For the qualitative portion of the study, three individual phone interviews were conducted. The first interview happened at the very beginning of the program followed by a 1 month phone interview and finally an interview 6 months into the program.

A two-tiered sampling strategy was used: group level and individual level. The Parents Anonymous, Inc. national office provided contact information for all active groups across the country. Eligible group members were contacted via the group facilitator and asked to complete the assessment. Groups whose group facilitators and members agreed to participate were assessed with the group assessment questionnaire at two points.

Longitudinal

Parents involved in the Parents Anonymous program

Individuals
observational data, survey data

This study contains 3 data files. The first file contains 8 variables and 59 cases. Some of the variables in this file include: Group facilitator level of education, source of funding for facilitator position, how facilitators heard about Parents Anonymous.

The second file contains 158 variables and 583 cases. Some of the variables in this file include: Do you feel supported by the group?, How do you contribute to the group?, How many times have you been to these meetings?, How many children do you have?, How old are they?, what is your race?

The third file has 2212 variables and 206 cases. Some examples of variables within the file are: How many children do you have?, Who do your children live with?, employment status?, How much income do you bring to the household?, Have you ever struggled with addiction?, Do you ever struggle with mental illness?, If so how do you cope?.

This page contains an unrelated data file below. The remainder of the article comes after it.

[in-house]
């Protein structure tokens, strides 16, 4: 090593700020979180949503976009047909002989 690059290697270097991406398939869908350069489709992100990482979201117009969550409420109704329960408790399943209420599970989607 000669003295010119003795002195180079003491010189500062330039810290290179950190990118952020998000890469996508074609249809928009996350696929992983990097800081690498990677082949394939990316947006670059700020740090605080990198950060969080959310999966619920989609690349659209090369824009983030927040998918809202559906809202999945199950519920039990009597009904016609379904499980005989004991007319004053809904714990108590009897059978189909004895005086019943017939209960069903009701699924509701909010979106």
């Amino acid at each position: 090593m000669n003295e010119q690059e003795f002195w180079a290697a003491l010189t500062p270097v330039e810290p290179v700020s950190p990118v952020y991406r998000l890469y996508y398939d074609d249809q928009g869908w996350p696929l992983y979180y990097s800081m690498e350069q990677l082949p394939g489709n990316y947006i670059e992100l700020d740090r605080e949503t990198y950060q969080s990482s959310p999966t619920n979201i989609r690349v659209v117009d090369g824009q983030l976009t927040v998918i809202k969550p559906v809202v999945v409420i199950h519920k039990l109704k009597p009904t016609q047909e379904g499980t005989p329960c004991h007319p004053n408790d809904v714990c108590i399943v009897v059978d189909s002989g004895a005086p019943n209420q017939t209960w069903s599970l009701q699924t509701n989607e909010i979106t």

Several Likert-type scales were used, and a variety of named scales related to parenting, life stress, conflict, quality of life, social support, alcohol and drug use, non-violent discipline tactics, and family assessment.

2018-11-19

2018-11-19 ICPSR data undergo a confidentiality review and are altered when necessary to limit the risk of disclosure. ICPSR also routinely creates ready-to-go data files along with setups in the major statistical software formats as well as standard codebooks to accompany the data. In addition to these procedures, ICPSR performed the following processing steps for this data collection:

  • Performed recodes and/or calculated derived variables.
  • Checked for undocumented or out-of-range codes.

Notes

  • These data are part of NACJD's Fast Track Release and are distributed as they were received from the data depositor. The files have been zipped by NACJD for release, but not checked or processed except for the removal of direct identifiers. Users should refer to the accompanying readme file for a brief description of the files available with this collection and consult the investigator(s) if further information is needed.

  • The public-use data files in this collection are available for access by the general public. Access does not require affiliation with an ICPSR member institution.

  • One or more files in this data collection have special restrictions. Restricted data files are not available for direct download from the website; click on the Restricted Data button to learn more.

  • The citation of this study may have changed due to the new version control system that has been implemented.
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This dataset is maintained and distributed by the National Archive of Criminal Justice Data (NACJD), the criminal justice archive within ICPSR. NACJD is primarily sponsored by three agencies within the U.S. Department of Justice: the Bureau of Justice Statistics, the National Institute of Justice, and the Office of Juvenile Justice and Delinquency Prevention.